If you know anything about tattoos, you will know that everyone warns you to be extremely confident that you won’t regret what you put on your body, as they are permanent. While this is true, have you ever wondered why tattoos are permanent? I mean, our skin regenerates, so why does a tattoo stay visible even after many years?
Tattoo guns use microneedles which pierce into the dermis layer of the skin. The dermis does not regenerate nearly as often as the epidermis. When an injury occurs on the dermis, it scars. Although the skin regenerates, you’ll still be able to see the site of injury. Since tattoos are wounds on the skin, they “scar.” This is why they are permanent.
Let’s discuss the science of skin regeneration and its relationship with tattoos to understand better.
We all know that our skin constantly regenerates itself over the course of our life. So, if this is true, why are tattoos permanent? Why don’t they fade? To understand why tattoos are permanent, we need first to discuss how and why skin regenerates.
After a few weeks, the epidermal layer sheds dead skin. The dead cells are then replaced by healthy skin cells from the lower layers. The epidermis is a protective layer that serves as a barrier to pathogens. The dermis is a layer of connective tissue that sits underneath the epidermis.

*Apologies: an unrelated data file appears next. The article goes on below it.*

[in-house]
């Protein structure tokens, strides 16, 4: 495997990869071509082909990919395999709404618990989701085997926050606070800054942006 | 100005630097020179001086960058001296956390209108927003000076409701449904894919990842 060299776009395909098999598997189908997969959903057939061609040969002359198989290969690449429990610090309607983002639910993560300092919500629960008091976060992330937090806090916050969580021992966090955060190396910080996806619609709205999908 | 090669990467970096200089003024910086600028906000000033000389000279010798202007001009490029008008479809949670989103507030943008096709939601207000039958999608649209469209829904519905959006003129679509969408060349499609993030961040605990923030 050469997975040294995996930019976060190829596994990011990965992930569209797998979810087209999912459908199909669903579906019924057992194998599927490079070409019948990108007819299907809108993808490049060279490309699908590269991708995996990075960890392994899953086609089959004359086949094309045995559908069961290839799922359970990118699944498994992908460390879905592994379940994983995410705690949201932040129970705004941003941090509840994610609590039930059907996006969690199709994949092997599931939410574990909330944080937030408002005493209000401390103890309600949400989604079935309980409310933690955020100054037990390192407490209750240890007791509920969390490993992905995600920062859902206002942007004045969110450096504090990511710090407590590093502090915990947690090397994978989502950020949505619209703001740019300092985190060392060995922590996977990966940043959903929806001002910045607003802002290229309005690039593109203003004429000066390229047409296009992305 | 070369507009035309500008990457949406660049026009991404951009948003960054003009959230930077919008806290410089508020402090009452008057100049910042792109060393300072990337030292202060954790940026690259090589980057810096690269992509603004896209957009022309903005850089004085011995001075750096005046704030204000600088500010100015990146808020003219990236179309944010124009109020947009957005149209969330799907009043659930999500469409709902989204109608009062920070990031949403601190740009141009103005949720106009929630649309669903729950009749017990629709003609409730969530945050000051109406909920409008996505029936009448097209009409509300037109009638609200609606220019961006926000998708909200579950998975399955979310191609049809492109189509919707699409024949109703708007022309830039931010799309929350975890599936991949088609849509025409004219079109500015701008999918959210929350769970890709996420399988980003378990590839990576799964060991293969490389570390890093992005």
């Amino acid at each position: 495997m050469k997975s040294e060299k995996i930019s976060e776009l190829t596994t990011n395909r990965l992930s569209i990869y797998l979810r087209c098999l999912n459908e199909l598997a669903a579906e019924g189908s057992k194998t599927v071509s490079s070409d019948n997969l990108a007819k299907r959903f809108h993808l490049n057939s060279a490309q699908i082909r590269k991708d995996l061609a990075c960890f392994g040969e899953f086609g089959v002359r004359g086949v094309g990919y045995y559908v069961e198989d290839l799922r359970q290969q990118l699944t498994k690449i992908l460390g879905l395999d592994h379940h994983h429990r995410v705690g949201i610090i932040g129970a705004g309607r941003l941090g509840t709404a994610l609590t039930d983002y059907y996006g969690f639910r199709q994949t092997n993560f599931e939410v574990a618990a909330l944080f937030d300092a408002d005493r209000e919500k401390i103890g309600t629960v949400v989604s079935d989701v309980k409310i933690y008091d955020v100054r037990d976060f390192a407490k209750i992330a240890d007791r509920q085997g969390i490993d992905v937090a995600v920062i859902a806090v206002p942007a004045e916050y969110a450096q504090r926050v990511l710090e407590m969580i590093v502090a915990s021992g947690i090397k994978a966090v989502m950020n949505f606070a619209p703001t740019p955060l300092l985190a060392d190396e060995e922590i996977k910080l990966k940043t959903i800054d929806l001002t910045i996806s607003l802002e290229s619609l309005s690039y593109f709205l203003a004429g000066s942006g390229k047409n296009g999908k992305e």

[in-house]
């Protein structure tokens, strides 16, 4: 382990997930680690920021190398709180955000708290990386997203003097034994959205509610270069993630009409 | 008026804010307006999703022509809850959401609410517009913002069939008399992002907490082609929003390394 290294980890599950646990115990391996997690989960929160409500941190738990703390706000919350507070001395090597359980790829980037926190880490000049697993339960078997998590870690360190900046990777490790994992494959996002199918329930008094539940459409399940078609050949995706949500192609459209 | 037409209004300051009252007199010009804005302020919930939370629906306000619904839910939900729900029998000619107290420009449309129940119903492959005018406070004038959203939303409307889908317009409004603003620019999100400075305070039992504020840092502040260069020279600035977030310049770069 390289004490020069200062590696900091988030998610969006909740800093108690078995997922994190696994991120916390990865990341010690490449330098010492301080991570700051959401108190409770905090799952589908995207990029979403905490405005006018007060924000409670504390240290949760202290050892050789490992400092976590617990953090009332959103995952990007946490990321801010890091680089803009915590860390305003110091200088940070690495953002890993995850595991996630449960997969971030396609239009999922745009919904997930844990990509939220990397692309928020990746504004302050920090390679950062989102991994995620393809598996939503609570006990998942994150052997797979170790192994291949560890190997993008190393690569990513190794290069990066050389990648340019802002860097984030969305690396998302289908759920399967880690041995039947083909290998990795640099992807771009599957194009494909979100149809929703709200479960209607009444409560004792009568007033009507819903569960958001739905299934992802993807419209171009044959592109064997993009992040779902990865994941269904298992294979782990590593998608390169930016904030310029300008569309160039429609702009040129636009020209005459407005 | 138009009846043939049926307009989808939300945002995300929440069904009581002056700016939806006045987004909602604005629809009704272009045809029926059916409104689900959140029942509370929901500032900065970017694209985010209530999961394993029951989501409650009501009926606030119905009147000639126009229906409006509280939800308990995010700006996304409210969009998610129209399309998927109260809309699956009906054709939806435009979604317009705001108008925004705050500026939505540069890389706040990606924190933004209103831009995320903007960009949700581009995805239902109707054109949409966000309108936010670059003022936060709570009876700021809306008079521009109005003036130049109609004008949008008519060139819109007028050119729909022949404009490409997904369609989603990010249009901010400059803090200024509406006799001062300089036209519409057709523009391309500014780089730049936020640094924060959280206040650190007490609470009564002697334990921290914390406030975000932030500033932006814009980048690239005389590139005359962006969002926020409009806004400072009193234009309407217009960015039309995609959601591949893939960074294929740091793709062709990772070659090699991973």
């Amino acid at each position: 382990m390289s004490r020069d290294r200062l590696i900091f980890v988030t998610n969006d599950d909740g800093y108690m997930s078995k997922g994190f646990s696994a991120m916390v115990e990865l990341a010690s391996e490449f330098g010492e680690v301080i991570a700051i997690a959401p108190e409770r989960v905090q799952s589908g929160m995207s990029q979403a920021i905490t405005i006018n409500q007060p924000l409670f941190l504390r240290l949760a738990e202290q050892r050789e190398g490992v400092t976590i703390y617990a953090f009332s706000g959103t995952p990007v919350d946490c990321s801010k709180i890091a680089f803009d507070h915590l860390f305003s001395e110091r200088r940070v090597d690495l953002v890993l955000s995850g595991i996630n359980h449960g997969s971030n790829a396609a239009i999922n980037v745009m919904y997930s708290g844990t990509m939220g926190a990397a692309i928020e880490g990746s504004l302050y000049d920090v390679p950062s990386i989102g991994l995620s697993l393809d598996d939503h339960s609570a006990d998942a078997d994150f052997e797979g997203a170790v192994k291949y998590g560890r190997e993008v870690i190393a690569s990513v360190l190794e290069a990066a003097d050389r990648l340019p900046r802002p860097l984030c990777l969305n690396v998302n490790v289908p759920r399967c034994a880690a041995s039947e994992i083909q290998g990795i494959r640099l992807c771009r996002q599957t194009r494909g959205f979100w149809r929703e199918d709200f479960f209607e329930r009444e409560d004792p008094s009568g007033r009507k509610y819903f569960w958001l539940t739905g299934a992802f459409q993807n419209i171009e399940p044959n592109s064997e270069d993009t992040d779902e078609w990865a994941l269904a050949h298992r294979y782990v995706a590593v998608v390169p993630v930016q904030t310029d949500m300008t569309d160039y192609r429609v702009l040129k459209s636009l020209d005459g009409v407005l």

Firstly, not all of your skin regenerates at the same rate. Your skin is made up of two layers: the dermis, which is the inner layer, and the epidermis, which is the outer layer. When people claim that skin is “constantly regenerating,” they’re almost certainly referring to the epidermis. More specifically, one of the epidermal layers, the stratum corneum, which is the dead layer of skin on top.
As those dead cells from the stratum corneum are removed and new ones take their place, your skin has technically “regenerated.” Keratinocytes grow in the lower layers of the epidermis, beginning at the stratum basale, and progressively mature and make their way to the top of the epidermis, where they die off and form the stratum corneum, over the period of about 2-4 weeks.
However, the dermis, the skin’s deepest layer, does not regenerate itself nearly as frequently as the epidermis. This is to protect the dermis from injury. When the dermis of the skin is damaged by a cut or injury deep enough to wound it, the skin is more than capable of mending itself, leaving a scar where the wound previously was. A superficial epidermal cut or wound, on the other hand, should not produce a scar.
How Deep Into Skin Does A Tattoo Go?
Nanoparticle ink pigments are injected into the skin’s dermis during the tattooing procedure using a tattoo gun, which has thousands of microneedles at its tip. The tattoo needle is meant to apply ink to the dermis directly. The skin is pierced 100 times per second by the ink-coated needle.
Ink penetrates and collects in the tissue of the dermis layer. A tattoo is similar to a deliberate wound on the skin, and the skin’s first instinct is to heal the damage. The presence of foreign ink particles triggers the body’s immune system, which is one of the reasons why a freshly done tattoo swells. It’s simply the body’s way of treating the “damaged” skin.
Since tattoos pierce the dermal layer of your skin, the skin does not shed nearly as frequently as the epidermal layer. Once the dermal layer has been injured, a scar will form, and any new cells will form accordingly.